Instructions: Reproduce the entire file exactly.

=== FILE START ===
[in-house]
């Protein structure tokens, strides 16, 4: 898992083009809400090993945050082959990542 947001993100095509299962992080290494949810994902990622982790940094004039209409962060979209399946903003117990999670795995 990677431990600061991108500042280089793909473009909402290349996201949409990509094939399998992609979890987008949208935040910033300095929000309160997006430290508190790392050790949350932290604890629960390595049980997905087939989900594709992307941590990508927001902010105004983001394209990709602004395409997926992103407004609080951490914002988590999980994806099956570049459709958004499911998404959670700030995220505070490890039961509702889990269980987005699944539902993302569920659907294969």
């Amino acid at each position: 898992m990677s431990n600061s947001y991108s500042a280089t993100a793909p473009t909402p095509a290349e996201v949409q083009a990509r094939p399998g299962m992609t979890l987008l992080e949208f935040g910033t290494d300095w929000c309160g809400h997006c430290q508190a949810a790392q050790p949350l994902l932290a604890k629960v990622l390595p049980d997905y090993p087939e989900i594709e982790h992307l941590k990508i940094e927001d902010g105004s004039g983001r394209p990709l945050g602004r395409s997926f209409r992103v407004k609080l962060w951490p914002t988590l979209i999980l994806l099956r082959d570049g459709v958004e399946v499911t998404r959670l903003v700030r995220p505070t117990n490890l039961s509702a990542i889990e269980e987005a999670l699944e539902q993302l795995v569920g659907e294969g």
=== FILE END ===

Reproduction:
[in-house]
């Protein structure tokens, strides 16, 4: 898992083009809400090993945050082959990542 947001993100095509299962992080290494949810994902990622982790940094004039209409962060979209399946903003117990999670795995 990677431990600061991108500042280089793909473009909402290349996201949409990509094939399998992609979890987008949208935040910033300095929000309160997006430290508190790392050790949350932290604890629960390595049980997905087939989900594709992307941590990508927001902010105004983001394209990709602004395409997926992103407004609080951490914002988590999980994806099956570049459709958004499911998404959670700030995220505070490890039961509702889990269980987005699944539902993302569920659907294969």
């Amino acid at each position: 898992m990677s431990n600061s947001y991108s500042a280089t993100a793909p473009t909402p095509a290349e996201v949409q083009a990509r094939p399998g299962m992609t979890l987008l992080e949208f935040g910033t290494d300095w929000c309160g809400h997006c430290q508190a949810a790392q050790p949350l994902l932290a604890k629960v990622l390595p049980d997905y090993p087939e989900i594709e982790h992307l941590k990508i940094e927001d902010g105004s004039g983001r394209p990709l945050g602004r395409s997926f209409r992103v407004k609080l962060w951490p914002t988590l979209i999980l994806l099956r082959d570049g459709v958004e399946v499911t998404r959670l903003v700030r995220p505070t117990n490890l039961s509702a990542i889990e269980e987005a999670l699944e539902q993302l795995v569920g659907e294969g």